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Spatial Googling(2010)

Fig. 1

Patent for “ Spatial Googling ”
( 0 ) Explaination of the Category the methode, the operation and/or the device ( 1 ) Inventors: Lauren Matrka, Stacy Morton, Peter Zuroweste Correspondence Address: 10 Akron Street Cambridge, MA 02138 TEL:847.219.2637 (2) Keywords:RFID, bluetooth, tracking, searching, library, archive



Fig. 2

The explosion of the internet as a search tool has taken away the exploration inherent in man. Instead of exploring a city, it has become habit to surf the web and find a destination before the physical journey has begins. This leads to less time in the physical environment where serendipity and social interactions occur. RFID technology is greatly changing the way products can be tracked; outdating barcodes. RFID tags store relevant data of the object on an almost invisible chip can be read by an RFID reader when in proximity to one another. This combined with the recent influence of mobile cell phones and specifically the device’s wireless connectivity protocols such as Bluetooth, creates an opportunity to generate new ways of searching and exploring cities. Spatial Googling is the ability to create purposeful serendipity by means of passively moving through a city and simultaneously searching for an object or researching a topic of interest. An individual is able to enter keywords on their cell phone and using a combination RFID and Bluetooth technology, be alterted when passing a tagged objects with matching keyword to their search query.

Spatial Googling(2010)




Google as a searching platform is a great source for finding specific research material or places within a city, but requires significant research online in the virtual realm before one is able to find the specific object or place in the physical realm. Spatial Googling takes away the pre-research needed to find an object or place and instead allows the user to explore a city in his everyday life and let the object or place come to him. RFID tags are embedded within objects, such as books, to include information of the object including, in this case, the book title, author’s name, and keywords associated to the text. By placing RFID readers within thresholds of buildings and rooms, readers can detect the presence of the book associated with the tag and track its location dependent on the static RFID reader. Using computer software, the RFID reader is able to keep track of which book moves within the threshold and which book leaves. Where serendipity plays in is when a user is able to walk by an RFID reader, linked to that specific location, and be notified that the location is associated with a keyword the user is also interested in. In order to accomplish this, the user must have access to the RFID reader and visa versa. With the prevalence of cell phones, the most relevant technology for such a connection is through Bluetooth. As long as the cell phone user has their Bluetooth capabilities turned on and searching for other devices, it will recognize the RFID/Bluetooth reader at which point the two devices will connect. If a keyword the user entered on the cell phone matches one of the tags registered by the RFID reader, the cell phone will alert the user that the location corresponds to a keyword (ie. a book located in that room).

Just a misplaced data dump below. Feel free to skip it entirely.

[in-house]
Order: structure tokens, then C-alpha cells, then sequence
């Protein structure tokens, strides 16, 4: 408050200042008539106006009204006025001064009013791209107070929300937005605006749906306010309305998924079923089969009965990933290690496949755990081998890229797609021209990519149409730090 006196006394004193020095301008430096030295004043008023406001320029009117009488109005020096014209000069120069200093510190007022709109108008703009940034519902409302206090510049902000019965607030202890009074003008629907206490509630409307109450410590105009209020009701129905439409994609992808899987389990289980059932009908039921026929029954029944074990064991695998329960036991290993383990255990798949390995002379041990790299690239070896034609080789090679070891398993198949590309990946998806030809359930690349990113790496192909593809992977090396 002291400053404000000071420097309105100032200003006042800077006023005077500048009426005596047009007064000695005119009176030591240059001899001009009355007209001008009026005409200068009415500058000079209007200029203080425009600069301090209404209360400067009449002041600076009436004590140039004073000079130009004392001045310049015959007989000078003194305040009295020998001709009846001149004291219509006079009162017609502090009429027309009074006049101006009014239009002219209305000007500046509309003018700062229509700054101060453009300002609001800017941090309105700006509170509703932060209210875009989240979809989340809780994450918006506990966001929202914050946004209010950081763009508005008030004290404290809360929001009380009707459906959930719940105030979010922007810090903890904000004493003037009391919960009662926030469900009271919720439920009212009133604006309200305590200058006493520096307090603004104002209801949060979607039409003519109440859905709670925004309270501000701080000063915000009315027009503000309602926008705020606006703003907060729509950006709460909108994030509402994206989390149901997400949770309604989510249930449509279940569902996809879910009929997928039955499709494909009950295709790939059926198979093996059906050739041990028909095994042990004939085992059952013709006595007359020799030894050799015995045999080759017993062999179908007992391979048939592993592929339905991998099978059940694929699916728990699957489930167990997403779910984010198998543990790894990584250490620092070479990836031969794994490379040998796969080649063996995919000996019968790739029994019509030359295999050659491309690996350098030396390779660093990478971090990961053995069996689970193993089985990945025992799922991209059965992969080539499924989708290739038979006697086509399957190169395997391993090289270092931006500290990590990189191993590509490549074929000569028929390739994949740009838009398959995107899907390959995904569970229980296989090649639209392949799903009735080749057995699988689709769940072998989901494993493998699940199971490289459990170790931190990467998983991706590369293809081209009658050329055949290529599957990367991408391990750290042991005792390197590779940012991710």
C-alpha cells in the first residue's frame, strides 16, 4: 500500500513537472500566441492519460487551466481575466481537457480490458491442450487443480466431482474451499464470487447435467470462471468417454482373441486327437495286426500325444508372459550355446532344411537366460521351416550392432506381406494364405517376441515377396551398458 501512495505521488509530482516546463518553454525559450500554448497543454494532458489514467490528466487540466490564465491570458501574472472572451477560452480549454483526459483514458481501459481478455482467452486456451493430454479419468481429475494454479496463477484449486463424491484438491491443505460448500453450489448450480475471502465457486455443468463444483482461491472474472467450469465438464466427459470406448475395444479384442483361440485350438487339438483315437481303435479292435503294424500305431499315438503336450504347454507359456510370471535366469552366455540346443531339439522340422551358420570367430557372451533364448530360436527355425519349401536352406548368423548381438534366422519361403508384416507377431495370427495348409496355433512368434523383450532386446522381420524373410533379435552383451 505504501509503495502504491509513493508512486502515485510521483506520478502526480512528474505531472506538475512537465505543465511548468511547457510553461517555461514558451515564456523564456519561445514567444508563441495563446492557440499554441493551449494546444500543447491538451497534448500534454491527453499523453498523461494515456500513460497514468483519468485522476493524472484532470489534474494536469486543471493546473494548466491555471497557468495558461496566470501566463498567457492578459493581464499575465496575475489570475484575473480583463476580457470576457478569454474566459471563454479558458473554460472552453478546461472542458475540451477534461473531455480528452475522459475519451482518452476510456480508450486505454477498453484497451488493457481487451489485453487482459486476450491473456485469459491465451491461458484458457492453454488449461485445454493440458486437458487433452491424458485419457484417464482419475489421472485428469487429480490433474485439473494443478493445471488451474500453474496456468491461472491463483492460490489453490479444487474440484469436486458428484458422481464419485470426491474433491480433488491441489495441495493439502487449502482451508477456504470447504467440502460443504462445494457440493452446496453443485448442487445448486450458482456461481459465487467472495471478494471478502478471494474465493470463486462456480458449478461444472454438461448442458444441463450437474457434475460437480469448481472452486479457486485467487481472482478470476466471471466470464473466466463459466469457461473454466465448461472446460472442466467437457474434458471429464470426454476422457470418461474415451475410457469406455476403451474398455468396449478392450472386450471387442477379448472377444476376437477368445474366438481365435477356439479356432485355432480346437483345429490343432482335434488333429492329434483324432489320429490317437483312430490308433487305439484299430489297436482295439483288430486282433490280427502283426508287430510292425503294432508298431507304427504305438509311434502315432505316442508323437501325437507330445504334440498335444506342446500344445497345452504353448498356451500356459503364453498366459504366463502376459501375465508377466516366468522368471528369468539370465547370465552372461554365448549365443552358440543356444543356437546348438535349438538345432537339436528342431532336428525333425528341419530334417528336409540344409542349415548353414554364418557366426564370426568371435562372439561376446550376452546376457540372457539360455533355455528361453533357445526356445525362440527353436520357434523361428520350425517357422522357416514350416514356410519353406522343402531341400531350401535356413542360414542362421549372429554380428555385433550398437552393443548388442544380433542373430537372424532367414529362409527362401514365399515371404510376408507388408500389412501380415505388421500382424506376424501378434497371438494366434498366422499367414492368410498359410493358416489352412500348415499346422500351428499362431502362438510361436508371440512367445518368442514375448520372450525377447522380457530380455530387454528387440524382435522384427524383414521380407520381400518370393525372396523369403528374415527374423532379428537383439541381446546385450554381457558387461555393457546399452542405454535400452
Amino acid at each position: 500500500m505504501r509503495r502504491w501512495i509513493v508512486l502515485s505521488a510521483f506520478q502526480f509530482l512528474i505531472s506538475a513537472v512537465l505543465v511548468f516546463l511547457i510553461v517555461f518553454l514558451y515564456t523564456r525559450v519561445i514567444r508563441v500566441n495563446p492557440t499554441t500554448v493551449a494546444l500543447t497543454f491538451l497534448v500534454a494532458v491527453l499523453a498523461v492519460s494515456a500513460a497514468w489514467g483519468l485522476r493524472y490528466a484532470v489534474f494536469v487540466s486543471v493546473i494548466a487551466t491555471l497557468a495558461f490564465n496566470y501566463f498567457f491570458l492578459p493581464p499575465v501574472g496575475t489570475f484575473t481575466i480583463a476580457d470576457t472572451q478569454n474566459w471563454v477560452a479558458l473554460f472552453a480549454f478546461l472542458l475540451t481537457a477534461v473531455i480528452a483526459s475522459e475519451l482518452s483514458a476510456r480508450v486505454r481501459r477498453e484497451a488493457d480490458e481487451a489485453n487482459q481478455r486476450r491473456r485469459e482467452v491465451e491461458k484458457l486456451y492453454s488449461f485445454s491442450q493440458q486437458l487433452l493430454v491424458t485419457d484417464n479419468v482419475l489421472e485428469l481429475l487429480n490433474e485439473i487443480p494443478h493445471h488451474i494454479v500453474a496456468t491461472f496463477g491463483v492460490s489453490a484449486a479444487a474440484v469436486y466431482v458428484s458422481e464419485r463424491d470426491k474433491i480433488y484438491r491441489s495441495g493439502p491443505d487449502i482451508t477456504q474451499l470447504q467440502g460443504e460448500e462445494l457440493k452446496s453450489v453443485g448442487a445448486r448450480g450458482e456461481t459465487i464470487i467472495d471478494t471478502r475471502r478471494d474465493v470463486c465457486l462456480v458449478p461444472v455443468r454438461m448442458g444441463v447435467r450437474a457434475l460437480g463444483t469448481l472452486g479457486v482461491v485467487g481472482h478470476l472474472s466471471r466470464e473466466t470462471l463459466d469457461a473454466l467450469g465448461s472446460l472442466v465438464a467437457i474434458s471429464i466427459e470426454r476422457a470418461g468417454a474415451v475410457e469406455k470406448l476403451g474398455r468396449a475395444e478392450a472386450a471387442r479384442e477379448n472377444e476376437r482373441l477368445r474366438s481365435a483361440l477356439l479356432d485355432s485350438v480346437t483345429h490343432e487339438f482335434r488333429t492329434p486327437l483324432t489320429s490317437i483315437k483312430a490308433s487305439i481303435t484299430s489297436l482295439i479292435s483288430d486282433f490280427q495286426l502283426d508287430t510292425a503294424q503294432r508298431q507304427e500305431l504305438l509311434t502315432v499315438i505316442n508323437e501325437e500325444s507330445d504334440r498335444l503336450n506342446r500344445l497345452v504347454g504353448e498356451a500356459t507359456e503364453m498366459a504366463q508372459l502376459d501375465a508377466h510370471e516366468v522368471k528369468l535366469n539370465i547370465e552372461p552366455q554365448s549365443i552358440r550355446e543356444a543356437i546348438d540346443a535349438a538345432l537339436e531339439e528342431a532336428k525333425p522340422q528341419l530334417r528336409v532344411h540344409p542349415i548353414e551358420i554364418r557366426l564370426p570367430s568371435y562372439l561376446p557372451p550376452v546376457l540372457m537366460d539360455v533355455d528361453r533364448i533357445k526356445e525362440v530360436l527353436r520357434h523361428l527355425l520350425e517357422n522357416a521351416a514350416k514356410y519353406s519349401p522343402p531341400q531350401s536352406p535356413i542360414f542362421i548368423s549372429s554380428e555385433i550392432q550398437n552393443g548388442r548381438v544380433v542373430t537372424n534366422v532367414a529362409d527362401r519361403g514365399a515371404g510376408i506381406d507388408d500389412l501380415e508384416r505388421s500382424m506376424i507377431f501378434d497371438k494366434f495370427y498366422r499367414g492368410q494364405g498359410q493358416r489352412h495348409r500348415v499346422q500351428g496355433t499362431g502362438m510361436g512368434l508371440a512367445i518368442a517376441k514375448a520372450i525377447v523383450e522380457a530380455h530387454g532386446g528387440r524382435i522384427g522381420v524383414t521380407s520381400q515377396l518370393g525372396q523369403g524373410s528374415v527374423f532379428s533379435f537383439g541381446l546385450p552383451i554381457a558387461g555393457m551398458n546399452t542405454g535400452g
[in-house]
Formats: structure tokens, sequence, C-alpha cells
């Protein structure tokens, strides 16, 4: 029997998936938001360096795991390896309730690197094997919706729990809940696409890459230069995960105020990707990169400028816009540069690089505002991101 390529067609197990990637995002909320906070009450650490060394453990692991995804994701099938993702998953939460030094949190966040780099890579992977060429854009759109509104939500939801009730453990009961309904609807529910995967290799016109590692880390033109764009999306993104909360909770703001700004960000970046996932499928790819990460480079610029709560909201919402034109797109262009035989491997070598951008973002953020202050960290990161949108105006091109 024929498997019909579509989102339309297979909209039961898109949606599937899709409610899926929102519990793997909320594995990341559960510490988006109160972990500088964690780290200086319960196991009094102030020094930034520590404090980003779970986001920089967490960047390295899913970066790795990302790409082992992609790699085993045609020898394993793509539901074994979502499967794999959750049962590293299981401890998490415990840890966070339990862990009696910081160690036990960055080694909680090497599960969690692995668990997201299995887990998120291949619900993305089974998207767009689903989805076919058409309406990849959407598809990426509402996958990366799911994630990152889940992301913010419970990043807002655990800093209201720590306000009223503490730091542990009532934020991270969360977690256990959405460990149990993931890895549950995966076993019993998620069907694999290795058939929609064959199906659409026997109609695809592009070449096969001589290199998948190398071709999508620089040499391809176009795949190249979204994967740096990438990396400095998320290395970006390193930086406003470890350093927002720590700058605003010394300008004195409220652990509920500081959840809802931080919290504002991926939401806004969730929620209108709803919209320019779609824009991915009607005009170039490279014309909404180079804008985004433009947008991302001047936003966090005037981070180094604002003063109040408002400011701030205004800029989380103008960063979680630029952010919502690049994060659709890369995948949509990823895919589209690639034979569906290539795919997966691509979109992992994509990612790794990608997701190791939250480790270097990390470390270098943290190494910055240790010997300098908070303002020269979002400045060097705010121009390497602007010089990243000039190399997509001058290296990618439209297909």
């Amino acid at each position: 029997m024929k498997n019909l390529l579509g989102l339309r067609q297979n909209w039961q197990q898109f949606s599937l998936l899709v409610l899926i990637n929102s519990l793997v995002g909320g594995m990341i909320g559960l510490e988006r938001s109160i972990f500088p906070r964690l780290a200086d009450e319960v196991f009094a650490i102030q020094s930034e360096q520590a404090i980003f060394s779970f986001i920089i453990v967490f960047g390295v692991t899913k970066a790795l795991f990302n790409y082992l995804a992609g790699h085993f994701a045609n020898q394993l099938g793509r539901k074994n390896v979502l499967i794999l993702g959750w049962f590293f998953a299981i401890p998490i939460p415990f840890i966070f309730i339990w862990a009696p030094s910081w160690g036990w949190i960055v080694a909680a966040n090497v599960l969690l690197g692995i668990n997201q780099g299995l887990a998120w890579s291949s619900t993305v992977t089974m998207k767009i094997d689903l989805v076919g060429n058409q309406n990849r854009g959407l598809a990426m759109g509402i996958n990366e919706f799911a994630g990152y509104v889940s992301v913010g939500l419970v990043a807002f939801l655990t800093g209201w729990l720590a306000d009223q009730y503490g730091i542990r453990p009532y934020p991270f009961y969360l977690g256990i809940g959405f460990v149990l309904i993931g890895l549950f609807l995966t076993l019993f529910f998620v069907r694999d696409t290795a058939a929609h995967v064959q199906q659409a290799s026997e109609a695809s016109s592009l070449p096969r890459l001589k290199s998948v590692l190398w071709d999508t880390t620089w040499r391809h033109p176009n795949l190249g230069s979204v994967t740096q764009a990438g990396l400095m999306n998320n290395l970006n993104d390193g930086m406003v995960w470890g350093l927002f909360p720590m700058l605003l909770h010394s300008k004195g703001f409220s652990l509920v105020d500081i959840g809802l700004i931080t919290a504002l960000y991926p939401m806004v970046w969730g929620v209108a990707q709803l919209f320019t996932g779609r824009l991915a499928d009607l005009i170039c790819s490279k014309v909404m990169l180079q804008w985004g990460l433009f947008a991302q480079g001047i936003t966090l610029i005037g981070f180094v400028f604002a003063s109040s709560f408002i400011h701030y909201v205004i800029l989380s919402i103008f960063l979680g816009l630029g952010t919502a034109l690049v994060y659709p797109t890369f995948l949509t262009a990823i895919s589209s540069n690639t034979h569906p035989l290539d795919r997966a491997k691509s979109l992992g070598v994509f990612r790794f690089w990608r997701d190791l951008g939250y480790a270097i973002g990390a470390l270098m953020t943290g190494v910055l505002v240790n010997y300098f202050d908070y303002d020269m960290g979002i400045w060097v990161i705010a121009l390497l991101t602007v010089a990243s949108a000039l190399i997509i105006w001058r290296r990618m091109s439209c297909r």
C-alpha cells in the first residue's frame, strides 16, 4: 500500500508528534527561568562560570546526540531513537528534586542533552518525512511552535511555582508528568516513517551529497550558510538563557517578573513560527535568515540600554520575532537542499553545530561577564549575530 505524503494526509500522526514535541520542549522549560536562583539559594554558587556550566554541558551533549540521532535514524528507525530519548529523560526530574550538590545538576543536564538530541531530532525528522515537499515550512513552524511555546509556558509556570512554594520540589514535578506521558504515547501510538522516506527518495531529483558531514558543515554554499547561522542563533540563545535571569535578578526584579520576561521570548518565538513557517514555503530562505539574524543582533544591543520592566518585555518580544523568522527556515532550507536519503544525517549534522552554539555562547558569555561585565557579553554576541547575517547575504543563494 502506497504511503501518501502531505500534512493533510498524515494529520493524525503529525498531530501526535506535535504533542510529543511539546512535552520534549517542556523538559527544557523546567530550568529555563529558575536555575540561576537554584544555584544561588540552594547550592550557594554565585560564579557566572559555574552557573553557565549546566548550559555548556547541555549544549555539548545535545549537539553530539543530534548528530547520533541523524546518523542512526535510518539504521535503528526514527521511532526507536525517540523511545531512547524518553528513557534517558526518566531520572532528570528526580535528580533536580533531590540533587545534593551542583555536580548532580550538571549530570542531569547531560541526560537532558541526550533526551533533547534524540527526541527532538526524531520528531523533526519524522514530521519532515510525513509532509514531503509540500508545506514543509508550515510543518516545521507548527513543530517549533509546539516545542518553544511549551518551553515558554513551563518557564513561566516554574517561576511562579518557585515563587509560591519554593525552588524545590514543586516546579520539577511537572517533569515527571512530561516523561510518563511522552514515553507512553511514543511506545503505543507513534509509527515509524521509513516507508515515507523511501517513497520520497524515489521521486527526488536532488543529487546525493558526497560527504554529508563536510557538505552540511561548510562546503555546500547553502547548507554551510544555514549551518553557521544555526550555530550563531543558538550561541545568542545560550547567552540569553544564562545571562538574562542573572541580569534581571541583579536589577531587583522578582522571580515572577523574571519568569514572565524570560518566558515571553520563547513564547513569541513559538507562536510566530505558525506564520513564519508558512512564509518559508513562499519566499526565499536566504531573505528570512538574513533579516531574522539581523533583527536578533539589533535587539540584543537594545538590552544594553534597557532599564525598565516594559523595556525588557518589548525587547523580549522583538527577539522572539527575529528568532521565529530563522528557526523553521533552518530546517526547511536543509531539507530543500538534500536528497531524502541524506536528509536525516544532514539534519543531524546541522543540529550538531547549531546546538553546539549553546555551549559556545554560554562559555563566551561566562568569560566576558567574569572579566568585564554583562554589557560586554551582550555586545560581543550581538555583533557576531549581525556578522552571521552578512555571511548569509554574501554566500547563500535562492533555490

Since there are an infinite amount of object within a city and more being added each day, the cheapest and most common RFID tags are necessary; passive tags. Passive (meaning non-powered) RFID tags are cheap ($0.50-$3.00 per passive tag), as thin as a sticker, and can easily be adhered to almost any object (in particular books). Tags are embedded with a microchip and have read and write capabilities; allowing data to be changed, updated, and locked. Each tag has its own ID number which is then associated with the data of that tag. The RFID reader must have a mid-range read capability (approximately 3-4 feet) so that it reads the width of the threshold. With a close-range reader, the object must be consciously scanned less than five inches from the reader; with Spatial Googling, the reader must scan the tag by a subconscious force. When the RFID reader reads a tag, it automatically retrieves the tag ID number and records it the a database on an internet server. If the tag is read twice, the database recognizes the tag has left the threshold of the reader and is no longer in that location. Attached to the RFID reader is a Bluetooth modem which allows the reader to become a remote unit powered by a battery source and have wireless capabilities. Bluetooth is a short-range wireless communication technology that is not only inexpensive, but also automatic. When devices come in each other’s radio range, their link managers discover each other and engages a peer-to-per message exchange. Since most cell phones are equipped with Bluetooth capabilities already, this allows an easily integrated connection between a user’s cell phone and the RFID reader. Once the RFID reader and cell phone create a connection, the cell phone queries the database online in which the RFID reader is recording to. If a keyword the user put in their cell phone aligns with a keyword associated with a tag in that location, the user is notified via their cell phone as to the object, it’s keyword, and it’s location.